Black Hat 2008: Pwnie Award Ceremony

The first night of Black Hat briefings concluded with the Pwnie Award Ceremony. The awards reward achievements in security… but mostly failures. Notably, this was the first year anyone accepted an award in person. Hack a Day took home an early victory by producing a MacBook mini-DVI to VGA adapter (pictured above). The ceremony was fairly straight forward after that. Best Server-Side Bug went to the Windows IGMP kernel vulnerability. It was a remote kernel code execution exploit in the default Windows firewall. The Best Client-Side Bug went to Multiple URL protocol handling flaws like this URI exploit. Mass 0wnage went to WordPress for many many vulnerabilities. Most Innovative Research went to the Cold Boot Attack team. Lamest Vendor Response was won by McAfee for saying XSS can’t be used to hack a server. The Most Overhyped Bug went to [Dan Kaminsky] for his DNS vulnerability. Most Epic FAIL was won by the team behind Debian for shipping the OpenSSL bug for two solid years. Lifetime Achievement Award was won by [Tim Newsham]. Finally, the Best Song was by Kaspersky Labs for Packin’ The K!, which you can find embedded below.

9 thoughts on “Black Hat 2008: Pwnie Award Ceremony

  1. I’m confused about WordPress — how can you consider vulnerable 3rd party code (plugins) manually installed by the user a vulnerability of WordPress itself? Especially more so if the user opts not to keep the 3rd party code up to date?

    It’s as if I installed Firefox on my computer, a vulnerability was found in Firefox, and then the OS was deemed insecure as a result.

    Or am I missing something?

  2. klintor:

    I’m a bit of a noob, but I don’t even see how that’s physically possible in a PHP based environment. As far as I know, you can’t easily run a PHP script in like a container or whatever.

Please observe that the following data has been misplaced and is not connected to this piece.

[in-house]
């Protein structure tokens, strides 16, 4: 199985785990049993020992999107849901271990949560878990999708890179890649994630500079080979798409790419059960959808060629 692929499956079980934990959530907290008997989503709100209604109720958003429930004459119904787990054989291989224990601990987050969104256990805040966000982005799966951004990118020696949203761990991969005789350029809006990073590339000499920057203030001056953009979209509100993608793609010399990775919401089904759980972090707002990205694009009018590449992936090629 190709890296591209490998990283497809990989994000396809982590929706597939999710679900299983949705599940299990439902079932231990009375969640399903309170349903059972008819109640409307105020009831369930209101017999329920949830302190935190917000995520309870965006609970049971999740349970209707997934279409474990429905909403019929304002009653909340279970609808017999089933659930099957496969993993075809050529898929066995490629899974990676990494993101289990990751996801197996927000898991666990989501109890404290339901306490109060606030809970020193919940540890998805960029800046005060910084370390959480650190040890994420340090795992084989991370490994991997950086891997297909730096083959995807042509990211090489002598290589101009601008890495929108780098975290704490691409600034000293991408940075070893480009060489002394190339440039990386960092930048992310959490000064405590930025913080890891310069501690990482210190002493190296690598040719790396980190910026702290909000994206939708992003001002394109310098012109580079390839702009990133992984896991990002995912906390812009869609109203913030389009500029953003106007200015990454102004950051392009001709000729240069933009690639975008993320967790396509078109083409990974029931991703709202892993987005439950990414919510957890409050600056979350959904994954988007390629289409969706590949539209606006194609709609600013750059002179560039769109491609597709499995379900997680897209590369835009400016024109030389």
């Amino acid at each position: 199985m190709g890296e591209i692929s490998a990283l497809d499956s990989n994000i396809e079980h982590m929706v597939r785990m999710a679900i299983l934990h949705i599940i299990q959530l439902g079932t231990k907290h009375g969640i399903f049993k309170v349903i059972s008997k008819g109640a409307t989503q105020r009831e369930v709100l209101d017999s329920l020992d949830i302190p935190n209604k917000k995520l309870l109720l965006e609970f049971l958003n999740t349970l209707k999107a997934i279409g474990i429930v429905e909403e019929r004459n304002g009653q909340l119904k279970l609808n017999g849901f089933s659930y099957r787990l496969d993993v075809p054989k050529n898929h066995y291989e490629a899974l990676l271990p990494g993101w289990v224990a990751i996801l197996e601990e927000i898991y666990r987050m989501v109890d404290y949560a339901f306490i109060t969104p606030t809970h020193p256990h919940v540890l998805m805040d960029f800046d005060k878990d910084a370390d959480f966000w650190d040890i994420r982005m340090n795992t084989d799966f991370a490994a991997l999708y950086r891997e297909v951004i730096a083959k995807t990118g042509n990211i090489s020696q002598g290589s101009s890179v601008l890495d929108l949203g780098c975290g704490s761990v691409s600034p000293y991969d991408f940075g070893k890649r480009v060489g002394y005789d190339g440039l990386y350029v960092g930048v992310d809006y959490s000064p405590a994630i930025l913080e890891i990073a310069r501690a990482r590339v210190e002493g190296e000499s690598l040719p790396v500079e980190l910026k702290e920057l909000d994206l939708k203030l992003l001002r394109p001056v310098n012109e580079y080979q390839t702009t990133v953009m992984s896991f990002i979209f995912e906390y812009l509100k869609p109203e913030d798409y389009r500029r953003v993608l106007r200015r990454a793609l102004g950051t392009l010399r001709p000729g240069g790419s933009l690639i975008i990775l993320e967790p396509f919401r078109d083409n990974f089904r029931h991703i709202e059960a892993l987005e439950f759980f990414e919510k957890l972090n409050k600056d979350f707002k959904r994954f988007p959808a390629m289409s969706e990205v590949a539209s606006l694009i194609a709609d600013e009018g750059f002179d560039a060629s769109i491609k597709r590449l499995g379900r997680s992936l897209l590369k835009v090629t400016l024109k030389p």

The only way I can think of to provide a plugin capability that met your requirements was if the plugin was like a XML file or something that just toggled flags/parameters in the software — a configuration file basically. You wouldn’t be able to expand on the software at all and would pretty much defeat the purpose of having plugins or an API.

    And by your definition then just about every piece of software on the web that has an API should get the same award. Look at Firefox, vBulletin, PunBB, etc. etc. etc. etc. They all load external files that could potentially compromise the security of the computer/server.

    If you have some brilliant idea or method to solve the problem, then please by all means, say so. Assuming it’s a reasonable solution, I’d be more than happy to contribute code towards such a solution for submission to the people that run the WordPress development.

  3. What’s really sad about WordPress outside of Matt’s lack of manners, his inability to function in society and it’s lack of security is that a full security audit has been mentioned and discussed previously but nothing has yet occurred. Gallery did one and they don’t have the millions to spend like Matt does.

    You would have thought the number of times they’ve had their own sites hacked, security would have taken a step up in importance. Guess not.

    But considering that Matt’s now spamming his own site where ever he can instead of paying any attention to the splogs on and ignoring reports about them, does anything surprise you anymore?

  4. Under current design having ‘secured’ wordpress plugin invocation sounds impossible. Plugins are basically just included into the core and invoked like the core does. Though some function hooks are available for sanitizing input, those functions are only optional, and no expose for the function occur at any plugin writing tutorials.

    Until recent releases, wordpress press releases have a tradition of suppressing any security announcement in order to make it look good. This is still true right now if press release is written by Matt himself. Only when it is written by others (like Ryan Boren) did it at least mention something. In this area Matt exactly behaves like Linus Torvald (including svn changelog messages too), if not worse.

    And my personal experience with is that, it’s yet another blackhole like those utterly dysfunctional vendors.

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